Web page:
Complete Idiot's Guide to Paying for College
A book that offers a parents a practical path to the unthinkable: a paid college education for their children.
By Carol Lloyd
Some parents don’t need this book. And if you're one of them, you can be assured that you're in pretty rarified company.
However, if a survey of GreatSchools staffers offers any indication, this new guide by financial advisor Ken Clark will strike a soft spot in the heart of ill-prepared American parents. The 337 pages of information, advice, and know-how make no assumptions about your intelligence — covering everything from the definition of board (“a fancy term for ‘food’”) to myths about scholarships (myth #1: Scholarships are impossible to get). Beyond the quick gloss on the obvious, the book digs into territory that many parents (including this one) really need to know. And let’s face it: Ideally, you learn this stuff long before it’s too late and your teen is wailing on the couch — Why did I work so hard in high school? I’m never going to college cause there ain’t no money! — and you’re so chastened and so sad, you don’t even correct her grammar.
So if, like most parents, you don’t have a college plan for your child and are without a financial advisor nimbly pouring your pennies into the right tax free-pots, this book is an excellent way to begin the process. It will explain different kinds of financial aid, the strategies for saving money (in accounts and in life), and even offer chapters on alternative routes to paying for college — like military service, Peer-to-Peer lending, and non-traditional colleges (i.e. online or hybrid).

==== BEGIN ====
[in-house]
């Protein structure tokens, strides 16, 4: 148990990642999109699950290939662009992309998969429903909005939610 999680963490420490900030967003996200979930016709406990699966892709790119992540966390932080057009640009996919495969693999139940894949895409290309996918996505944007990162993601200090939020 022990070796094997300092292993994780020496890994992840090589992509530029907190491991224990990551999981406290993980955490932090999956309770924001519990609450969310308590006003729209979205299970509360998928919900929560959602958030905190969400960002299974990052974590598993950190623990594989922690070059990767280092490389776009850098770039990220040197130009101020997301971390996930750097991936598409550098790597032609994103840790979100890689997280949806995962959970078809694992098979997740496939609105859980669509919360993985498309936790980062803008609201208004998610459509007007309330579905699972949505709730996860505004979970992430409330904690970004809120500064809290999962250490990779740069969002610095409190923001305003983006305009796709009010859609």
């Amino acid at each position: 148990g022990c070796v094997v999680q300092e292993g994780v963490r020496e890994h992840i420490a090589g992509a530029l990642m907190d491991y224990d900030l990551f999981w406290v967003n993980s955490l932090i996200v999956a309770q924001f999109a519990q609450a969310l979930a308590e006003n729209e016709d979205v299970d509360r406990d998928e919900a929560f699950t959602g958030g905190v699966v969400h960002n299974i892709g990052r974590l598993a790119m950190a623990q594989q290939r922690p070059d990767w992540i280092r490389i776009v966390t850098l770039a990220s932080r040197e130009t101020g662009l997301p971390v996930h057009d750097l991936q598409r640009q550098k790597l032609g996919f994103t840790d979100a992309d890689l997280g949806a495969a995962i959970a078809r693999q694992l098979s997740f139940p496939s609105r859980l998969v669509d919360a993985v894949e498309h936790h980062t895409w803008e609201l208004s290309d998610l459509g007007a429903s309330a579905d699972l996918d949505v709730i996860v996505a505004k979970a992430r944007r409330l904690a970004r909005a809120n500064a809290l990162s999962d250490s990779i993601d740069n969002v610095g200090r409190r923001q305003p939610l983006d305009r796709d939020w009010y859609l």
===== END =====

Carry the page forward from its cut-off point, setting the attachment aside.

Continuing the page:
Like most of the Dummy and Idiot books, this one overpromises at times. Everything is possible! Just follow this 299-point plan! Chances are, however, many parents will throw up their hands and surrender to the Gods of chance and wishful thinking before they soldier through every chapter. But even if the parent doesn’t complete the book or perfect their college prep plan before their newborn is discharged from the hospital, the book will still be valuable. Written in a clever, approachable voice with an expert’s exhaustive understanding of the subject, the guide will no doubt do many parents a good turn when it comes to planning for college. Not only does it show the range of what’s possible — for better or worse, there’s no single (read: simple) road to college planning — but outlines which strategies have their pros and cons. If nothing else, the book is a healthy reminder for parents to focus, now and not later, on their ultimate hopes for their child and that a little strategic thinking today will go a long way to making dreams come true tomorrow.
And that’s just the sort of thinking this well-educated idiot needs to do.